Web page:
The newspaper industry may be in secular decline, but at least the Sulzbergers’ bank accounts will be buoyed in the coming months: the late Arthur Ochs “Punch” Sulzberger, Sr.‘s palatial pad just sold for a cool $12.5 million, according to city records.
The eighth-floor corner unit at 1010 Fifth Avenue, a 15-story limestone prewar, has three bedrooms, including the master, which overlook the Metropolitan Museum of Art, plus another overlooking East 82nd Street. And it also has no shortage of storage space: we count 18 closets, including a few walk-ins (the Times may need to find a new place to keep its archives).
Sheila Ellis at Sotheby’s was tight-lipped about her listing when we called, which she shared with Patricia Wheatley, though the duo wasn’t shy about touting its bold-faced bonafides in the listing, which described the co-op as “the home of one of the world’s most prestigious and well known families.”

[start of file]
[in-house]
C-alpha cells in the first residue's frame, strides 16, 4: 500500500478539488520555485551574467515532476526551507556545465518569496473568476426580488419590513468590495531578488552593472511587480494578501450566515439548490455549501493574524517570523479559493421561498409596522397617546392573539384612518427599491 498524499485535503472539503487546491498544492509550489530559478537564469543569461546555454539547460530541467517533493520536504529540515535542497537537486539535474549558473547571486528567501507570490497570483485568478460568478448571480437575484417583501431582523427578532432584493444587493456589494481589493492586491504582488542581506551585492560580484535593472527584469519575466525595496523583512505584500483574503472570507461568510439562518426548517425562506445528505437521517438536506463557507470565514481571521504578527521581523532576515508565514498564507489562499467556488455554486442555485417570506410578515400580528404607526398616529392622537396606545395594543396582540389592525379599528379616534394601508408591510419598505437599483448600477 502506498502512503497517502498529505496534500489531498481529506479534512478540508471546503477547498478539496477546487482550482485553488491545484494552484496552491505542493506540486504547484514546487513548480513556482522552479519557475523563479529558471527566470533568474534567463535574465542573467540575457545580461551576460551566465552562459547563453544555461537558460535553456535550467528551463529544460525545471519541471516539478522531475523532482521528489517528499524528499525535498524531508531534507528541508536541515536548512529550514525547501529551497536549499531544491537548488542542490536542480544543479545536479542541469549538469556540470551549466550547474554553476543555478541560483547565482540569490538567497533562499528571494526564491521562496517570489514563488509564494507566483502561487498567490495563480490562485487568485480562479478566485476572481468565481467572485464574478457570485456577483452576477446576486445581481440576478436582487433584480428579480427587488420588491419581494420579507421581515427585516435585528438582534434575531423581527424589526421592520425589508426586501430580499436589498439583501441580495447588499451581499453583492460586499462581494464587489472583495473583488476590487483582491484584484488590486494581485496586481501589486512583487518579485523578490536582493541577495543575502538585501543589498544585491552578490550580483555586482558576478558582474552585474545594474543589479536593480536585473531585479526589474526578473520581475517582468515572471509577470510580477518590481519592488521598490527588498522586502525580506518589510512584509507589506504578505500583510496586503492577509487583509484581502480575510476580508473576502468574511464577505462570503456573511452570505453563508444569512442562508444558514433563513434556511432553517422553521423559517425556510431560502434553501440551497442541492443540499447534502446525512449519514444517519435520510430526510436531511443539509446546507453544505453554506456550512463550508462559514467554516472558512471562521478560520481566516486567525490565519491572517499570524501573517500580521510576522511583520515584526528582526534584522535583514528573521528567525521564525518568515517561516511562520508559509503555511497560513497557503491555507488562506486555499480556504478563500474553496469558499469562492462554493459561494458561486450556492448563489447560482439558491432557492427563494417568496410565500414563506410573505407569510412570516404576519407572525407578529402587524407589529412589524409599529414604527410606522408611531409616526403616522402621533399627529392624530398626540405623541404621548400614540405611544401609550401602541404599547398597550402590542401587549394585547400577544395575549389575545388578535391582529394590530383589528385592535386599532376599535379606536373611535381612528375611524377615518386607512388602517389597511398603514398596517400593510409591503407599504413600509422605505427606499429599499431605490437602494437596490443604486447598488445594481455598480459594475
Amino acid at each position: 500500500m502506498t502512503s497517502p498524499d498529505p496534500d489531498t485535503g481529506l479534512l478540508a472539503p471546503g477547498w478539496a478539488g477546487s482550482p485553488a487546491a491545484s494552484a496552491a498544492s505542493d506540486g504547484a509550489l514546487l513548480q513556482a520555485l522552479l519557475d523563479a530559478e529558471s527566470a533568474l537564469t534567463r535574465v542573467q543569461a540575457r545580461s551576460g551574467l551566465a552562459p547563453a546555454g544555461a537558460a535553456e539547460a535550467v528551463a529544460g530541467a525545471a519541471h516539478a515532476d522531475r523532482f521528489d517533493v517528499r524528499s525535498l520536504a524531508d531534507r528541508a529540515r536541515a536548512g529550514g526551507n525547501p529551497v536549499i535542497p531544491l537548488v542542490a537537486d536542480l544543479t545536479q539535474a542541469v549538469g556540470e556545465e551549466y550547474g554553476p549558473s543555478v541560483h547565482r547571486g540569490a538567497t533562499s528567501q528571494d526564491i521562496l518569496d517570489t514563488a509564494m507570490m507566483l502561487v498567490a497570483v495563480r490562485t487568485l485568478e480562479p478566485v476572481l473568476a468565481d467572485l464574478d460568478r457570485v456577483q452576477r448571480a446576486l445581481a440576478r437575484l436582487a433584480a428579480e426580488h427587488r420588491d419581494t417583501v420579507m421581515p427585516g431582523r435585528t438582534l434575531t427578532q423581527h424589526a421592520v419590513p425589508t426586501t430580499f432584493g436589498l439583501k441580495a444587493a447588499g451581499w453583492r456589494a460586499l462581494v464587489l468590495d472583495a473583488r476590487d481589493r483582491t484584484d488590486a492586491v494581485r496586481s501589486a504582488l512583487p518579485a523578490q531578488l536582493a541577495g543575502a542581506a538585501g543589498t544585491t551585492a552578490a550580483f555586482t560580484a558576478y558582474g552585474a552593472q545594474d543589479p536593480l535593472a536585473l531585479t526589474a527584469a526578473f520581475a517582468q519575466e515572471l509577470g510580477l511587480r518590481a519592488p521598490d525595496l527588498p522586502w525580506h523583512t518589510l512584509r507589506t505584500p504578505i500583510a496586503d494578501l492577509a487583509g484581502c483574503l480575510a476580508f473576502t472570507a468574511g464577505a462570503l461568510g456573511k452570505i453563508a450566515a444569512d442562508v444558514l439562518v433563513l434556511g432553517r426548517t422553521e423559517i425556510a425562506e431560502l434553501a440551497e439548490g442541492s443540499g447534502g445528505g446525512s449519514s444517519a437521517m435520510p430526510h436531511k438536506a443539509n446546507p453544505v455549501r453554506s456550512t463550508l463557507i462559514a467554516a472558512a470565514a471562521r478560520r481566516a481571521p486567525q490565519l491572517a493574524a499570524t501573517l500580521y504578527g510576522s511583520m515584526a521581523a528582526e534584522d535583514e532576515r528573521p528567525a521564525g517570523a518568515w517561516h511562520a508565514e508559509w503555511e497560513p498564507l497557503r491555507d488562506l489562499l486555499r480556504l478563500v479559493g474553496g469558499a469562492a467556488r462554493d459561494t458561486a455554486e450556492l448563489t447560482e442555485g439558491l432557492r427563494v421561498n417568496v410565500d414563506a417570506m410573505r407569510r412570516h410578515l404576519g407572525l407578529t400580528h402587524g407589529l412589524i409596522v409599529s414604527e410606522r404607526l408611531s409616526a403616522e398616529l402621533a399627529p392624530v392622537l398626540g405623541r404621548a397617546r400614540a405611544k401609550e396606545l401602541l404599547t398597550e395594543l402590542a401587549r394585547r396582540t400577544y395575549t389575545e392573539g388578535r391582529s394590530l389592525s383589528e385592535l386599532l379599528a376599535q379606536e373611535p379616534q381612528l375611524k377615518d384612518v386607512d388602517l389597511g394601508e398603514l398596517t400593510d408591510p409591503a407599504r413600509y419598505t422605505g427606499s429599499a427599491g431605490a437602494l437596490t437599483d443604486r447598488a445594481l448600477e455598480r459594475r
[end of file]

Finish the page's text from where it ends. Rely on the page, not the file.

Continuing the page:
Now it’s the home of Alessandro Saracino and wife Maria de la Fe. Mr. Saracino works at is a partner at Pavia & Harcourt LLP, toiling in the firm’s litigation and arbitration practice group, which specializes in intellectual property. And it must pay well, because 1010 Fifth only allows 40 percent of a unit’s purchase price to be financed—the rest has to be paid in cold, hard cash.
That said, Mr. and Ms. Saracino did get a bit of a deal on the co-op: it was listed for $14 million at the beginning of December, and the Sulzberger heirs were apparently quite eager to sell, even at a discount, because the listing entered contract less than two weeks after it was put on the market.
Perhaps the younger Sulzbergers just wanted to put Manhattan behind them. Judith Sulzberger’s sons sold their San Remo pad in 2011; Sam Dolnick, Punch’s grand-nephew, bought a $1.9 million townhouse in Carroll Gardens in 2012, and Arthur G. Sulzberger III bought a more restrained $610,000 one-bedroom in Cobble Hill in the same year.
Sounds like somebody’s been reading the Times‘ trend pieces.
Junior, though, has stayed true to his blue-blooded uptown heritage: the New York Times publisher owns a $3.9 million penthouse on the Upper West Side.